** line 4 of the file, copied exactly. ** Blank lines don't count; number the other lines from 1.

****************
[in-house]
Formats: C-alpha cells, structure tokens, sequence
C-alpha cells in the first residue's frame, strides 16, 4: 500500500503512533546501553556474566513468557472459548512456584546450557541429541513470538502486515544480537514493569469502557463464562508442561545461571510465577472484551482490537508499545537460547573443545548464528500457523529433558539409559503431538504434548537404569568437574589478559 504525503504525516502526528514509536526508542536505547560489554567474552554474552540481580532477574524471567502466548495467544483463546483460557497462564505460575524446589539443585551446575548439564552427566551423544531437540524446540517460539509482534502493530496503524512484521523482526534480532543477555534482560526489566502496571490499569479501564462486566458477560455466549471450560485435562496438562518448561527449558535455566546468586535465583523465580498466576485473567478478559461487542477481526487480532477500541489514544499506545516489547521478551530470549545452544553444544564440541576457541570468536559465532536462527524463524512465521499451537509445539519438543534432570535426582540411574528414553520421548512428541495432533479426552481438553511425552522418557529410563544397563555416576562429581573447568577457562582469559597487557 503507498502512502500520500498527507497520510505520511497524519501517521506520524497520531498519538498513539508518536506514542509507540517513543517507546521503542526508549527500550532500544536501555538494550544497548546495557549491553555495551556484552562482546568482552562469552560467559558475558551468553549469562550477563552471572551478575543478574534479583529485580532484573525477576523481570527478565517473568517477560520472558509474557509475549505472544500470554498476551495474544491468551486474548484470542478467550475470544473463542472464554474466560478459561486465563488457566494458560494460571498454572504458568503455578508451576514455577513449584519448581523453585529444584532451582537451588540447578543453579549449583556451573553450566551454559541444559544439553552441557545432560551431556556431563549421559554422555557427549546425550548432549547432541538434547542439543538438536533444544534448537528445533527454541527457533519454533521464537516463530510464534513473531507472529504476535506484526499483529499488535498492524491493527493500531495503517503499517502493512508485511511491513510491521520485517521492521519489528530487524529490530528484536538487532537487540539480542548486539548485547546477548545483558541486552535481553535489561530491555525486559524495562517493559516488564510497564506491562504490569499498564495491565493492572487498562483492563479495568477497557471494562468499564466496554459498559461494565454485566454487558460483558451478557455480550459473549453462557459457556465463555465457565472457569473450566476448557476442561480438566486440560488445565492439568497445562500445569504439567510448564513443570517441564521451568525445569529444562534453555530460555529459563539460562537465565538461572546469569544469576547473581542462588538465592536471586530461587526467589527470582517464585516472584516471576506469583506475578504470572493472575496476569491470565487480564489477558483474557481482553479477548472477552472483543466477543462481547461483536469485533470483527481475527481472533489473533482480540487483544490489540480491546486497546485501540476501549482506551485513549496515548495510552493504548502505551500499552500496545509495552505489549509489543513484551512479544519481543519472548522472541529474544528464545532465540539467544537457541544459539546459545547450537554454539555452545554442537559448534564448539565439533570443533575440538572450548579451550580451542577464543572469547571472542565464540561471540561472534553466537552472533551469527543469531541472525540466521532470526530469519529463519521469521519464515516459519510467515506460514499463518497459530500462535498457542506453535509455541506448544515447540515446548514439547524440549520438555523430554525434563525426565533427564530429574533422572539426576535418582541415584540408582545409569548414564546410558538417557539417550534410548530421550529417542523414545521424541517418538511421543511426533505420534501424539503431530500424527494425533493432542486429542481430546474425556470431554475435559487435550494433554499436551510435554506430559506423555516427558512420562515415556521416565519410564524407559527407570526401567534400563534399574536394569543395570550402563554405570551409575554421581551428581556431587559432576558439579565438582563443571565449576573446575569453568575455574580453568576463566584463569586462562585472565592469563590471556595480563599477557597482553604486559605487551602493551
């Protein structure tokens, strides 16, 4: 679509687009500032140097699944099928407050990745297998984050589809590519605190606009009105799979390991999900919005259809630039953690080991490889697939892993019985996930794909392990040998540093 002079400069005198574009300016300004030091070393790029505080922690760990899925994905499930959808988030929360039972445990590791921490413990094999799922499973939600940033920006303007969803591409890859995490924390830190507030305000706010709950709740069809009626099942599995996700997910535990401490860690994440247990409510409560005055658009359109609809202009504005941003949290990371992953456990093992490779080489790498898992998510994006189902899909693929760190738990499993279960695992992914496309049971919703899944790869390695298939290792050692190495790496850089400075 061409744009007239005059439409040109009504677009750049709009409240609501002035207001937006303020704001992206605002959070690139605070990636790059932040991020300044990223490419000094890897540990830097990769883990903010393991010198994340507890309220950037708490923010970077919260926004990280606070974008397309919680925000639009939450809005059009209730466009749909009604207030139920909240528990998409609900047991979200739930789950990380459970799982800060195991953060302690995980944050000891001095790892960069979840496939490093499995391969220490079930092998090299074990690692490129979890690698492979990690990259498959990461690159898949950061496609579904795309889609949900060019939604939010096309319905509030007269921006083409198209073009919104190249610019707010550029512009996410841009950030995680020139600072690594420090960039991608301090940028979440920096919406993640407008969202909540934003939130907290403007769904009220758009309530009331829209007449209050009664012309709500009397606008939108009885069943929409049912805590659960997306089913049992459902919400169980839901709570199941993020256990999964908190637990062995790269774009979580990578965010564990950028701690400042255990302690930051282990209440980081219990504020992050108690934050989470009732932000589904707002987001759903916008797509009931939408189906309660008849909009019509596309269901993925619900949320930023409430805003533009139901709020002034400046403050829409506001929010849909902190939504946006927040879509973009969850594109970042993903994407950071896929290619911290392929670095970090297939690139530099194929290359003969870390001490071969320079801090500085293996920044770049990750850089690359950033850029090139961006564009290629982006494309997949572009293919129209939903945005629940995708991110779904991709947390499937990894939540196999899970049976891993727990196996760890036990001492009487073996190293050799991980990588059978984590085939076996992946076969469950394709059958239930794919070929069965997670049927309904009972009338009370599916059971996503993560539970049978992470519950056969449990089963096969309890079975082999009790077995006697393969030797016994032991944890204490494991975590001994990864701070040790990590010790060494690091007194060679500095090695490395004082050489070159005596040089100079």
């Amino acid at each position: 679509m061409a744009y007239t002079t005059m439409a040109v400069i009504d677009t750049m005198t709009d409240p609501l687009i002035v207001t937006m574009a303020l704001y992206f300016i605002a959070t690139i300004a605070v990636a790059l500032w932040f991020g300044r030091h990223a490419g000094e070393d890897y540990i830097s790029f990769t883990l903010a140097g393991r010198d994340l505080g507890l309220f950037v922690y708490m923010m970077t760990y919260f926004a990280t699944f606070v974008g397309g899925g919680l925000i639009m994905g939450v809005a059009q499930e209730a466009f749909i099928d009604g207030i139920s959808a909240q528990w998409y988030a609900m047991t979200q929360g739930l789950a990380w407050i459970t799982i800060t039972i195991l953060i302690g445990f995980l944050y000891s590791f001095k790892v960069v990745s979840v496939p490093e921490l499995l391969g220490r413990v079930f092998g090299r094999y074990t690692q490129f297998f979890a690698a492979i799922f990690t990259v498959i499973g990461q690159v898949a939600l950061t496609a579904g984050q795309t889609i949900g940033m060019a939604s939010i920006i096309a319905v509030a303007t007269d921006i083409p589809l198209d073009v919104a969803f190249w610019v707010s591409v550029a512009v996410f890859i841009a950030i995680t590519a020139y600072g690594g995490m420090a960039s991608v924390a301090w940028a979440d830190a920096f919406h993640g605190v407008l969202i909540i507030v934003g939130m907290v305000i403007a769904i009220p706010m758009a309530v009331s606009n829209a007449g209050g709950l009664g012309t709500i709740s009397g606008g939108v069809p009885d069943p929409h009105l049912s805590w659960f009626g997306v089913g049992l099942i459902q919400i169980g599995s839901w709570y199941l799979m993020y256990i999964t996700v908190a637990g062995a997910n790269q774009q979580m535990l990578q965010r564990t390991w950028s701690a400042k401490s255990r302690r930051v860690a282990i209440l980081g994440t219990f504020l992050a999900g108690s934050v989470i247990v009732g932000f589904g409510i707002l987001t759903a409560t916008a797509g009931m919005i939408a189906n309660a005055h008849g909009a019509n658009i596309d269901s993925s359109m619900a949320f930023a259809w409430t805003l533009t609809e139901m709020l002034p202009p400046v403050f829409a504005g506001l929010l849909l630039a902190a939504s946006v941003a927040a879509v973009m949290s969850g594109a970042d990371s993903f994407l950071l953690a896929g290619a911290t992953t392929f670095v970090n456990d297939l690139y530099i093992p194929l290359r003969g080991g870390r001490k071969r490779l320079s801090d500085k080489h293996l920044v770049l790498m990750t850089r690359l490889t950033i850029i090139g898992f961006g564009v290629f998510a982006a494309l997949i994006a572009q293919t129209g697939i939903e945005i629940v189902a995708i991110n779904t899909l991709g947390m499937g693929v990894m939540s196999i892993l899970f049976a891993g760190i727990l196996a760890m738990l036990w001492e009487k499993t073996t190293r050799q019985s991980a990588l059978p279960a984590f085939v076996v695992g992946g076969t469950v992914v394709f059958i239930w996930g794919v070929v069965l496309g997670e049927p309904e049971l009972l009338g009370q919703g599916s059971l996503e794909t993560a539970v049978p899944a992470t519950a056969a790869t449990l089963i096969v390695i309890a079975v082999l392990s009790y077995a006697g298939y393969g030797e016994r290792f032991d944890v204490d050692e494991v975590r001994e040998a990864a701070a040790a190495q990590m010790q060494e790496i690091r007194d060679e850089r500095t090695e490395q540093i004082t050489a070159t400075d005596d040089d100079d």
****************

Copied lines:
């Protein structure tokens, strides 16, 4: 679509687009500032140097699944099928407050990745297998984050589809590519605190606009009105799979390991999900919005259809630039953690080991490889697939892993019985996930794909392990040998540093 002079400069005198574009300016300004030091070393790029505080922690760990899925994905499930959808988030929360039972445990590791921490413990094999799922499973939600940033920006303007969803591409890859995490924390830190507030305000706010709950709740069809009626099942599995996700997910535990401490860690994440247990409510409560005055658009359109609809202009504005941003949290990371992953456990093992490779080489790498898992998510994006189902899909693929760190738990499993279960695992992914496309049971919703899944790869390695298939290792050692190495790496850089400075 061409744009007239005059439409040109009504677009750049709009409240609501002035207001937006303020704001992206605002959070690139605070990636790059932040991020300044990223490419000094890897540990830097990769883990903010393991010198994340507890309220950037708490923010970077919260926004990280606070974008397309919680925000639009939450809005059009209730466009749909009604207030139920909240528990998409609900047991979200739930789950990380459970799982800060195991953060302690995980944050000891001095790892960069979840496939490093499995391969220490079930092998090299074990690692490129979890690698492979990690990259498959990461690159898949950061496609579904795309889609949900060019939604939010096309319905509030007269921006083409198209073009919104190249610019707010550029512009996410841009950030995680020139600072690594420090960039991608301090940028979440920096919406993640407008969202909540934003939130907290403007769904009220758009309530009331829209007449209050009664012309709500009397606008939108009885069943929409049912805590659960997306089913049992459902919400169980839901709570199941993020256990999964908190637990062995790269774009979580990578965010564990950028701690400042255990302690930051282990209440980081219990504020992050108690934050989470009732932000589904707002987001759903916008797509009931939408189906309660008849909009019509596309269901993925619900949320930023409430805003533009139901709020002034400046403050829409506001929010849909902190939504946006927040879509973009969850594109970042993903994407950071896929290619911290392929670095970090297939690139530099194929290359003969870390001490071969320079801090500085293996920044770049990750850089690359950033850029090139961006564009290629982006494309997949572009293919129209939903945005629940995708991110779904991709947390499937990894939540196999899970049976891993727990196996760890036990001492009487073996190293050799991980990588059978984590085939076996992946076969469950394709059958239930794919070929069965997670049927309904009972009338009370599916059971996503993560539970049978992470519950056969449990089963096969309890079975082999009790077995006697393969030797016994032991944890204490494991975590001994990864701070040790990590010790060494690091007194060679500095090695490395004082050489070159005596040089100079």